Learning how to make simple and effective remedies has been an empowering experience. As someone who spent years being sick taking loads of conventional drugs, it feels amazing to know I can create a medicine to relieve my cough. I’m not saying I’ll never go to a doctor again or take medications if absolutely necessary nor do I want to take the place of a medical professional. What I want is to learn to take care of myself on a new level and deepen my relationship with my own health. I want to become more self-reliant and this humble cough syrup is a step in that direction.


Thyme is an aromatic, savory, warming herb that supports our lungs. It aids in relieving chest congestion, coughs and indigestion. According to several studies done by Dr. Paul Lee, a professor at UC Santa Cruz, thyme has a strengthening effect on the thymus gland which boosts immune function. Thyme can be used externally as a disinfectant.

In Ayurvedic medicine thyme is considered an antiseptic, astringent and expectorant. Thyme is used to treat respiratory issues and headaches. It reduces vata and kapha. An Ayurvedic remedy for treating coughs is using a drop or two of thyme essential oil in a facial steam. This will help to clear congestion and soothe the throat.


Raw honey has a long medicinal history and is a very powerful remedy with many uses. It has many antibacterial and anti-inflammatory properties. Raw honey has been used to treat seasonal allergies, coughs, dry skin, constipation and to enhance immune function. Traditional Chinese medicine classifies honey as sweet and neutral and associates it with the lungs, large intestine, spleen and stomach.

To receive the full benefits of honey it is important to consume raw honey. Excessive heat will strip honey of its medicinal and nutritional properties. Ayurvedic medicine has been using raw honey medicinally for ages. It is well known that cooked honey has no benefits and causes mucus. It reduces vata and kapha.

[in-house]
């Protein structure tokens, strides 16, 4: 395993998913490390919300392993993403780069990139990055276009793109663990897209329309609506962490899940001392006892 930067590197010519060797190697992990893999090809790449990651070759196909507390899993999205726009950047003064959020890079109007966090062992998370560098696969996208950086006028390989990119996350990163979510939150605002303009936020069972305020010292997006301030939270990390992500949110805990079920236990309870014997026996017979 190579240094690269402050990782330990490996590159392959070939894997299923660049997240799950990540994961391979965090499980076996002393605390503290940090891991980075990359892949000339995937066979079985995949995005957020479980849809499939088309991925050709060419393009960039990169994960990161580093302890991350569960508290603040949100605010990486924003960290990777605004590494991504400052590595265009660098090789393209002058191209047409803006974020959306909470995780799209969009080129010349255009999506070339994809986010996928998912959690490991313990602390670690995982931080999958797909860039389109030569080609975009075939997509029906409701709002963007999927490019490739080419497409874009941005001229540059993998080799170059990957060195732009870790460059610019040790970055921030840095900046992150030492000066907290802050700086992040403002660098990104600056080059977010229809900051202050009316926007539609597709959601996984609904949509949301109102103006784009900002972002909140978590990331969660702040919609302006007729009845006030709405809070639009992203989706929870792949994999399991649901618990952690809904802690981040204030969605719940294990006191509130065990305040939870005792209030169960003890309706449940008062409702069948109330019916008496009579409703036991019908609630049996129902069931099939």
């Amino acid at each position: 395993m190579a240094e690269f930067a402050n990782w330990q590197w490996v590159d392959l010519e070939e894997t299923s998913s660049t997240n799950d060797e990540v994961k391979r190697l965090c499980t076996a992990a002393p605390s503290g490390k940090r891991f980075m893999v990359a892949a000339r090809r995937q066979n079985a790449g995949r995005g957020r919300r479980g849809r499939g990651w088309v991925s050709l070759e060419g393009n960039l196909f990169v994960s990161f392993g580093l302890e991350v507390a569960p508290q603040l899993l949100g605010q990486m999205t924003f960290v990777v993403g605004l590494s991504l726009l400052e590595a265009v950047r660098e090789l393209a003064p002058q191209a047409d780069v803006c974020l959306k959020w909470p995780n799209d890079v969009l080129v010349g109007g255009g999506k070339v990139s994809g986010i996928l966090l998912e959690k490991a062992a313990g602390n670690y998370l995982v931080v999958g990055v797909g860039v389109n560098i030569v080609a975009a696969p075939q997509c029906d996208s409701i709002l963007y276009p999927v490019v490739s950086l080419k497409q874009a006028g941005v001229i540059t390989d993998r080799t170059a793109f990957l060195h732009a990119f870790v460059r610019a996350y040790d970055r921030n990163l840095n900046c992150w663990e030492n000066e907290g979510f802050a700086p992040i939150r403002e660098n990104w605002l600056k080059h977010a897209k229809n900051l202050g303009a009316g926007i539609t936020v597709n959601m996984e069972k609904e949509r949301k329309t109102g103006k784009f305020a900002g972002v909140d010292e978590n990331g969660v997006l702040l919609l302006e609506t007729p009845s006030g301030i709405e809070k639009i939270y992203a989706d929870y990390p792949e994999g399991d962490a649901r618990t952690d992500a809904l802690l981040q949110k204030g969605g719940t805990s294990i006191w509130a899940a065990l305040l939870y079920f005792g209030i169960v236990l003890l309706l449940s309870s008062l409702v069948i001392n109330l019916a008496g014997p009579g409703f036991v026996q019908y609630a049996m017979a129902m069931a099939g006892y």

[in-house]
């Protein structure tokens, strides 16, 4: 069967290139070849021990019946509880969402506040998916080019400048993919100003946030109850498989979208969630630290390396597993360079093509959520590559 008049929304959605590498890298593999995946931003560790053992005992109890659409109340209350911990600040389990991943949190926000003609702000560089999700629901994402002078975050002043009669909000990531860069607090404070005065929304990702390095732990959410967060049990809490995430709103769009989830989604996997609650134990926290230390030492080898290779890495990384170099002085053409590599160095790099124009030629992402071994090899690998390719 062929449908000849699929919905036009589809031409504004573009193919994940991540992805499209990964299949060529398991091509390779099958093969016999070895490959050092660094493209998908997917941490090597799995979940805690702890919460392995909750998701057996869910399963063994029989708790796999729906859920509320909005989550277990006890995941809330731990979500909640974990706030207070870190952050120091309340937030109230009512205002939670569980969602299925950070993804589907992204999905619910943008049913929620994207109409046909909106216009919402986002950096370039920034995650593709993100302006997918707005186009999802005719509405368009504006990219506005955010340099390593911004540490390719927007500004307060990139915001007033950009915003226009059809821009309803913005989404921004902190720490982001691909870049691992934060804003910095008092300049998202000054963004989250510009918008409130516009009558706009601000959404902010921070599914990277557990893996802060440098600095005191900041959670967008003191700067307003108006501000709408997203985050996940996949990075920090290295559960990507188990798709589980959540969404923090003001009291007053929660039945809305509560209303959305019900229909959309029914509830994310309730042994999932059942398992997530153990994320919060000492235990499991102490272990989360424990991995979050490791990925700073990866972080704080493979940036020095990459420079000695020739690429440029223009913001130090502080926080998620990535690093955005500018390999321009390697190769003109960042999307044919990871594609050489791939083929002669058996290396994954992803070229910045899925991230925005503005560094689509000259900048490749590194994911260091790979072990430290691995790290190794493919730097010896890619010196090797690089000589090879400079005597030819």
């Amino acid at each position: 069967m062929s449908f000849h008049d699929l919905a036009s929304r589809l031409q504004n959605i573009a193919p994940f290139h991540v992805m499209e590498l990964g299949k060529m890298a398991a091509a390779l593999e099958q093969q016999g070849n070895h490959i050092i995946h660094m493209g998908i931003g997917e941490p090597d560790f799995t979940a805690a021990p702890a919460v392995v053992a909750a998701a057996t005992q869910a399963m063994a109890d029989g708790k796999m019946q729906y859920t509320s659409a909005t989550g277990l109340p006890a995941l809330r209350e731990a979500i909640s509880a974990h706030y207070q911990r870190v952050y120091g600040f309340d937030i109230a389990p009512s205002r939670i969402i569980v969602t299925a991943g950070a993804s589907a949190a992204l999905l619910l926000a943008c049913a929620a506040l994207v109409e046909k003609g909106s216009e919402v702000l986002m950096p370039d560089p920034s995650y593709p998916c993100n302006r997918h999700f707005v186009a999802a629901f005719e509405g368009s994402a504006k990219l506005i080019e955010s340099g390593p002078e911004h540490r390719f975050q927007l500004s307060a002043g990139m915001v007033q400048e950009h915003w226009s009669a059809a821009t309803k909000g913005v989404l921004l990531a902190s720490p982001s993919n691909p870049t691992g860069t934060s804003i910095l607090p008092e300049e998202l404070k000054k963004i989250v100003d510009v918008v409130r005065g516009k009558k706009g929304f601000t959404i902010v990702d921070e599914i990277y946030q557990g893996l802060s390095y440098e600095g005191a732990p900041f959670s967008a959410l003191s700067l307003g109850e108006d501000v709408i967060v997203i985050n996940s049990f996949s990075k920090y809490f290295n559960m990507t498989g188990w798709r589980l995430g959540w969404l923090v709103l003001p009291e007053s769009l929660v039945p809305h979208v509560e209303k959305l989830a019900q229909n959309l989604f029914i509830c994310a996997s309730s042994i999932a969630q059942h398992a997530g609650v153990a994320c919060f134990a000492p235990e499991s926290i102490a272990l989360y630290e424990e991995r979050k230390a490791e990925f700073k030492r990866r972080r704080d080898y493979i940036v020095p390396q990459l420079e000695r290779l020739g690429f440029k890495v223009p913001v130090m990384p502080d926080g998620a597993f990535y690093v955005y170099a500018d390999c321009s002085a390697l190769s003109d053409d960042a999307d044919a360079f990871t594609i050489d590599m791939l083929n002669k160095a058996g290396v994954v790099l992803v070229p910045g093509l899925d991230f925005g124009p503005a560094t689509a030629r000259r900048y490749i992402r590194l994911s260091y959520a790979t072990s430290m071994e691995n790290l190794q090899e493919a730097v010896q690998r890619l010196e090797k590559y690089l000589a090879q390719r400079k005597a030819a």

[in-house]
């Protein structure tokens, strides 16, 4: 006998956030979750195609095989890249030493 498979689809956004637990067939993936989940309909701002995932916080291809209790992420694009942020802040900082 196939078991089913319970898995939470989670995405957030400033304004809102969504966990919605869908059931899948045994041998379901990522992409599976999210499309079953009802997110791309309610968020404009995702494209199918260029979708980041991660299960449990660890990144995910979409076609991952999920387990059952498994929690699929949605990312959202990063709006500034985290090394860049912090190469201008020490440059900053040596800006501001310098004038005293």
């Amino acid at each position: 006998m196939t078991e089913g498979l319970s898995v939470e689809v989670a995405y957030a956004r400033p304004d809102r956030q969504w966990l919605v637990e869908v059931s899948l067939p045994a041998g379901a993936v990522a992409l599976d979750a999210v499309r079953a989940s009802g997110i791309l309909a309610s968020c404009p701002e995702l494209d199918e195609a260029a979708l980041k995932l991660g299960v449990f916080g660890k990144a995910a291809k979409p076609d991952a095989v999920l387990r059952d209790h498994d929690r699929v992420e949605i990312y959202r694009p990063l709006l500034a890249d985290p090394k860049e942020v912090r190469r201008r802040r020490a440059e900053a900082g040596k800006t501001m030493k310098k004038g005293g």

I purchase local raw honey from the farmers market. It should not be given to children under 12 months or consumed by diabetics.


Honey Thyme Cough Syrup

makes 1 cup


Ingredients //

  • 1 oz. fresh thyme
  • 3 c. water
  • 1/2 c. raw honey


Method //

  1. Add the thyme and water to a pan over low heat. Put a lid on top, slightly ajar so steam can come out. Simmer at the lowest setting possible until the water is reduced to 1 cup. This will take a while so be patient!
  2. Strain the thyme and let the tea sit for a few minutes.
  3. Stir in the honey until dissolved completely.
  4. Store in an airtight container in the fridge for 6 weeks.


Directions //

  • Take 1 teaspoon every few hours as needed to relive cough.



There you have it! My first official medicine recipe. I hope you don’t get sick but if you do get a cough try this and let me know how it goes.

Wishing you all a wonderful weekend.


summer buckwheat blackberry peach porridge






Happy Friday friends! I managed to get out of L.A. with the cat in tow before traffic today. Miracles do happen! Falcore and I are hanging in Ventura with Jason for the weekend. So far he’s liking it here which makes me happy. I’ve never traveled with him before other than to move and I’d like to be able to start bringing him up here. We’ll see how this visit goes.

I’ve got a satisfying summer breakfast recipe to share with you today. I love my cooked buckwheat porridge in the morning but lately it’s too hot to eat a warm meal in the morning. I have big smoothies like this one, but on the days I am looking for something a little more hearty I’ll opt for a raw version of buckwheat porridge.

Okay so just to be clear this really doesn’t resemble porridge but it’s the closest name I could come up with and it’s what I’ve been calling this breakfast since I started making these several years ago. You might remember my Cardamom Ginger and Raw Pink Porridge from a few years back my and. This week I’m sharing an updated recipe on a summer breakfast staple.

I’ve written in the past posts about the benefits of soaking and sprouting buckwheat. It’s got all the info you need on why soaking is awesome and how to do it. For this recipe I just use the soaked buckwheat groats but you can make it with the sprouts too just don’t dehydrate them.

What I love about this breakfast besides the fact that it is a nutrient power meal is that it literally takes 5 minutes to make in the morning if you soak your buckwheat groats the night before. Wake up, rinse them off well (they can get gooey, don’t be alarmed!) and throw everything in the blender.